Just one day along the Thames


London last week was a time for me to enjoy the grandchildren’s company in museums and in parks during fine autumn weather, and in making a Christmas cake. On Friday though, the weather forecast was foul. We planned to go to Greenwich briefly to buy things we couldn’t get locally, then hole up at home. We bought pumpkins which, closely supervised by the children, Tom later translated into faces (‘Happy face’, said Zoe: ‘Scary face’ said William. Tom seems to have wanted a face with a head full of gnashers.)

As we finished our list of jobs, the rain unexpectedly stopped, and we decided on a jaunt to the Thames Barrier, which I’d never seen. A walk though an industrial estate offered us gravel raining down from a conveyor belt …

… and soon we were on The Thames Path. I’m always thrilled by the river in the city. I love the juxtaposition of new and old – the airy skyscrapers filled with office workers, and city types wheeling and dealing: on the water below them, rusting rusting barges plodding up and down like Dirty British Coasters, as they’ve done for centuries.

Ahead was The Thames Barrier, a buffer against the threat of flooding in London and which I think of as being rather new. It’s not. Its fortieth birthday is next year. The header photograph was our first sighting. And here’s a gallery of views as we approached, passed it, and came back the other way.

Then we were on our way back, as clouds turned dirtier, greyer, and the rain started once more to fall. Here were the buildings of Canary Wharf and Central London, viewed across ancient wooden jetties.

The promised rain had returned as a deluge. We scurried home, had lunch, and turned our attention to making Horrid Hallowe’en Biscuits and Perturbing Pumpkins.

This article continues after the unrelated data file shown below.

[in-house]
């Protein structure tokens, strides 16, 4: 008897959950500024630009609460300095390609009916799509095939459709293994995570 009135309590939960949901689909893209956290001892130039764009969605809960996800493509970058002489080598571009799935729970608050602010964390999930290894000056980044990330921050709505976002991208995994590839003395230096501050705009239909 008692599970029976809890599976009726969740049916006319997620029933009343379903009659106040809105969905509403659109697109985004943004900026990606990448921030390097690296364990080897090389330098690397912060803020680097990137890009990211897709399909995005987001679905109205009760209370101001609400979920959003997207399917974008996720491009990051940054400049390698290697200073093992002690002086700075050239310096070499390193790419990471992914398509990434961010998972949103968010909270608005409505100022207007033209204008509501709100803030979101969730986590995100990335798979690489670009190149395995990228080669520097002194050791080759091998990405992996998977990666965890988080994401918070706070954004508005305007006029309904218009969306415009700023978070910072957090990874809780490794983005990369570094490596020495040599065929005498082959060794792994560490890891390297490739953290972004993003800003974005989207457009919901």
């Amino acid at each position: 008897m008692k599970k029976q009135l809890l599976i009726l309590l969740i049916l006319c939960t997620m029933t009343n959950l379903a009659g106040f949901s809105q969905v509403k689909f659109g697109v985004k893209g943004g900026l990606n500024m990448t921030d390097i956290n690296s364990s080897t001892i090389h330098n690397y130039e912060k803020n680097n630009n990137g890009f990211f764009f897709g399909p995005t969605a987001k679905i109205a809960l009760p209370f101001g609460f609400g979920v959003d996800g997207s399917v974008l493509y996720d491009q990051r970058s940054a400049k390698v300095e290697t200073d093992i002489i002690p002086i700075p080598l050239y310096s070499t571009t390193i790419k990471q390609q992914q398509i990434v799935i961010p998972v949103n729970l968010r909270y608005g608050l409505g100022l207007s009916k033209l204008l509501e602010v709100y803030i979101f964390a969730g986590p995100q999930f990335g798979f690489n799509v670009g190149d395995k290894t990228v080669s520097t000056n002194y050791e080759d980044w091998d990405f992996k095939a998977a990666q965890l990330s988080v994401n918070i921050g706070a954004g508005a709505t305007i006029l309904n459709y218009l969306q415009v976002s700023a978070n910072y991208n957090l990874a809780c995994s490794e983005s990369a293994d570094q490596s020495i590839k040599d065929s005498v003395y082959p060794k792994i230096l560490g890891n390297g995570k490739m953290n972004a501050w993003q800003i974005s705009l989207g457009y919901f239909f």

Amy asked us to share just one day from our week for Lens-Artists Challenge #172. I chose last Friday.

All kinds of pumpkin

Ariège, Festivals, Food & Cooking, France

It’s Hallowe’en today. Time to carve those pumpkins into frightening faces, and then tomorrow … throw them away. What a pity. Pumpkins come in all shapes and sizes, they’re good to eat, and it’s a shame you rarely see anything but the good old bog-standard Jack o’ Lantern here. They can be large, small, yellow, red, orange, green, even bluish or black, and on mainland Europe they’re much more appreciated.

Enjoy the pumpkins on display, many of them from Le Jardin Extraordinaire in Lieurac , near where we lived in France. And then have a go at the comforting recipe I offer here because you don’t really want to scare the neighbours with an evil orange face peering out of your front window do you?

#Kinda Square. Today is the final square in Becky’s month long squares project. Thank you Becky, and thank you fellow squarers. It’s been fun. I’ve met kindness, had my interest kindled and met – virtually of course – many bloggers-of-a-kind.